I have paraphrased here what she says about her experience with PCC:
I was complicit in an unspoken agreement in which I would do whatever anyone told me to do, even though it meant home life was overly full with doctors’ appointments and treatments. We just really couldn’t juggle it. I eventually got to a place of confidence where I could say this is what matters to us as a family. We had to make hard choices, which led me to speak openly with doctors and say “I need you to help me manage this better.” Do I really need to come back in 4 months? Can it be 6 months? Or 8 months? Can we just come in if x y or z happens? The medical model needs to evolve to a developmental model, or a family model. (www.bmj.com/patient-spotlight)
We can look at this narrative and applaud this parent for her hard work and perseverance to carve out a reality that made sense to her and her family. And we should – caring for a child with chronic or severe disability or illness is really hard work. But. . . we should also notice how easily we assume that this kind of extreme advocacy is necessary.
Why must a parent have to ‘arrive at a place of confidence’ in order to speak up? What meaning does PFCC have if families are drowning? Is it little more than a shoulder to cry on?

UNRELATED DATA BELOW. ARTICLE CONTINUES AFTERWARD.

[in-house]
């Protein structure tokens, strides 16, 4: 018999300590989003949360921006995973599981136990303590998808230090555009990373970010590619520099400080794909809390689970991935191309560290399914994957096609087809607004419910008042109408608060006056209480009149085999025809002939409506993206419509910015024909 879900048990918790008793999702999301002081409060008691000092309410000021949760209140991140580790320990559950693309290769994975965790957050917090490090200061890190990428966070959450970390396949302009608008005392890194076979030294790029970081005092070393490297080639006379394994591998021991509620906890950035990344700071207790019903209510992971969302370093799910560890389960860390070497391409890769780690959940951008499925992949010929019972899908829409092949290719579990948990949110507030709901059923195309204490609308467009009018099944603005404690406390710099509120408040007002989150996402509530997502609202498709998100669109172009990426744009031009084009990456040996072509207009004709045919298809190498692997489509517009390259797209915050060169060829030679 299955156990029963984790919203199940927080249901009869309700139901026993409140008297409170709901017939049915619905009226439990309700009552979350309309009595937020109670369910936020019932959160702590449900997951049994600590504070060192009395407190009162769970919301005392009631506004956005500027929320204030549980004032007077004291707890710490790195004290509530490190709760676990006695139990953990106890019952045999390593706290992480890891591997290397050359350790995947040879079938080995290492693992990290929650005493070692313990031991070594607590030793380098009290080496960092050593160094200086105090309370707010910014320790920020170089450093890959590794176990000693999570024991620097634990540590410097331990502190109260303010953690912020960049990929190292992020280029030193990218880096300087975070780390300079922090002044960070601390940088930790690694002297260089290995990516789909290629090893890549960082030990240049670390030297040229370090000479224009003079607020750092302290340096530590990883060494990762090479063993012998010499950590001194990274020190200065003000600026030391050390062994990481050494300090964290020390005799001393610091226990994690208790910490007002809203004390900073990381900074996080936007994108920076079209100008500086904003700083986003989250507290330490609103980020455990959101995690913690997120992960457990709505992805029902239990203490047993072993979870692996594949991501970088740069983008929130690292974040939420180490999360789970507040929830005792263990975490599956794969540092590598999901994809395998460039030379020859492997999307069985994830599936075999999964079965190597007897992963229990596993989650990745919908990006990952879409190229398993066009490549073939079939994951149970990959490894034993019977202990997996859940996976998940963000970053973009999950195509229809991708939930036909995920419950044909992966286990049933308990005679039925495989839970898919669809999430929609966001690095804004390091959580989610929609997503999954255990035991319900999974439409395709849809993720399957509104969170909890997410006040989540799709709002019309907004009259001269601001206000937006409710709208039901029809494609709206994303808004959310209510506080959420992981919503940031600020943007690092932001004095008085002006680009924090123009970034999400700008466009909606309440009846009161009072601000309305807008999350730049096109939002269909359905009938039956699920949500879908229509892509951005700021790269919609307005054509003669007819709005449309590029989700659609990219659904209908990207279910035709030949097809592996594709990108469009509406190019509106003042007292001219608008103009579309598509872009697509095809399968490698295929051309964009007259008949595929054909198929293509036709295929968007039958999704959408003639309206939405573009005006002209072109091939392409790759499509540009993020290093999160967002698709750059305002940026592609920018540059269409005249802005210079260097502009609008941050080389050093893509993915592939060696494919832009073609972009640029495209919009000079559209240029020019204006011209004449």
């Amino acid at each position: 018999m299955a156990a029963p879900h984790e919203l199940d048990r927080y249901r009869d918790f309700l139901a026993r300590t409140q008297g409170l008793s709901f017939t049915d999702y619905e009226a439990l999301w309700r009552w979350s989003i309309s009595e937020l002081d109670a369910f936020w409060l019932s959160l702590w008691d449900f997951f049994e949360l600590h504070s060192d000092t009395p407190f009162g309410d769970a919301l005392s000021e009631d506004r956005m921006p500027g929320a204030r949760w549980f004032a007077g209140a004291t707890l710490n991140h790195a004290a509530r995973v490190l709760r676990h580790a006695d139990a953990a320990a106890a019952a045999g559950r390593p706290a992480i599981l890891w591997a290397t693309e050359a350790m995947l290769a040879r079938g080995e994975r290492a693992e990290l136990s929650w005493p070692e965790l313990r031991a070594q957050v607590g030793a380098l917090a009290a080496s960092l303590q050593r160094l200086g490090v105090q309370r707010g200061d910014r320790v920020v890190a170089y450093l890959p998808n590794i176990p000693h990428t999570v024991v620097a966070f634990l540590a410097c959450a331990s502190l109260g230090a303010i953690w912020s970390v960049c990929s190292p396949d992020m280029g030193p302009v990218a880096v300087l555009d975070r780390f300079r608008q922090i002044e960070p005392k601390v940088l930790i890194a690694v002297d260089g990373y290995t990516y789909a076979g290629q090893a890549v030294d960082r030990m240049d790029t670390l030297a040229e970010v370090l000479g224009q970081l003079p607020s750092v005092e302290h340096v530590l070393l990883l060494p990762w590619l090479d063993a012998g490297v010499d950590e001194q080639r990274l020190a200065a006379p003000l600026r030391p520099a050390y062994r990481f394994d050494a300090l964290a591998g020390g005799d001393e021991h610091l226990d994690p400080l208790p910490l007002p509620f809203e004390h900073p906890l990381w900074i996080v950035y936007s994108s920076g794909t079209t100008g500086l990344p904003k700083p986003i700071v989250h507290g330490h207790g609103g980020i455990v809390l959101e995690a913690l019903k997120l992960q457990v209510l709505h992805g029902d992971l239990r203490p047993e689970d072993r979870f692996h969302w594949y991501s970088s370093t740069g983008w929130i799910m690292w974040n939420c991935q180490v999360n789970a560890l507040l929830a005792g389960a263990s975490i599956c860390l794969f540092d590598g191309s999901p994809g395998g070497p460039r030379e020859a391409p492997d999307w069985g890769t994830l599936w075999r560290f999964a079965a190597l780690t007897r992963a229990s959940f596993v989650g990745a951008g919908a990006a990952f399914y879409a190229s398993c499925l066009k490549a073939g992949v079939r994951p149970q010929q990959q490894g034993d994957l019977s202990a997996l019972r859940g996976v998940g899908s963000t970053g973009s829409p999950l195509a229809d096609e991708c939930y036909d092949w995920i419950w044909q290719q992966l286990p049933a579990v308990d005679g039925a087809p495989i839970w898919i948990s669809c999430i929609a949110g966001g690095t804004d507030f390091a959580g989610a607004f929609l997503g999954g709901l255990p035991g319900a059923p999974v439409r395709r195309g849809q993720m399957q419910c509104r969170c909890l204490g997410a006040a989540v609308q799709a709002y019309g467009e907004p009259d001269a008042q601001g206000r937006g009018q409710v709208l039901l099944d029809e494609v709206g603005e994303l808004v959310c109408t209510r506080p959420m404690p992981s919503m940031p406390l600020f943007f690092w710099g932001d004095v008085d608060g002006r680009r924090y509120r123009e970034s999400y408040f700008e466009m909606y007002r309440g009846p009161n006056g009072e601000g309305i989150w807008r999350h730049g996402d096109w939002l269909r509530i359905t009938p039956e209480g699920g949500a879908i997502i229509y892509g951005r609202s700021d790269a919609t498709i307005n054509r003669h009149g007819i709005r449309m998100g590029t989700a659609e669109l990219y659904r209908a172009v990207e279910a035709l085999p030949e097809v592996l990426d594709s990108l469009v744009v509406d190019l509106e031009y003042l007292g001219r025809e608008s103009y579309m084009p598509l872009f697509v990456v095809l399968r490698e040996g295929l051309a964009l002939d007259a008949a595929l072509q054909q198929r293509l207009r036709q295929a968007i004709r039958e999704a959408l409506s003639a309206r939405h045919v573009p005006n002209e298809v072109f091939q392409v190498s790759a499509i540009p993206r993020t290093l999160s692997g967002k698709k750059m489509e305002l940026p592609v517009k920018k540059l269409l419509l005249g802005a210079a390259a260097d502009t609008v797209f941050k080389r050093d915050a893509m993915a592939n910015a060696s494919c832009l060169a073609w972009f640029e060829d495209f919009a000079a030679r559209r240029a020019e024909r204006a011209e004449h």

While PFCC supports clinicians to engage in respectful dialogue, it does nothing to help families actually manage the tangled web of their lives – other than to get them to do it themselves. Many aspects of the tangled web are actually caused (or at least exacerbated) by the pressures and expectations of the health care system – a system which makes broad and far-reaching assumptions about the role and involvement of the mother, the developmental expectations of the child, and the extent to which the family ought to stretch itself before it breaks or begs for mercy.
These are known and expected trajectories for families like mine. . . yet in all the conversations I’ve heard over the years about the importance of informed consent, no one has discussed these types of implicit expectations – the kinds of unspoken agreements Cristin mentioned.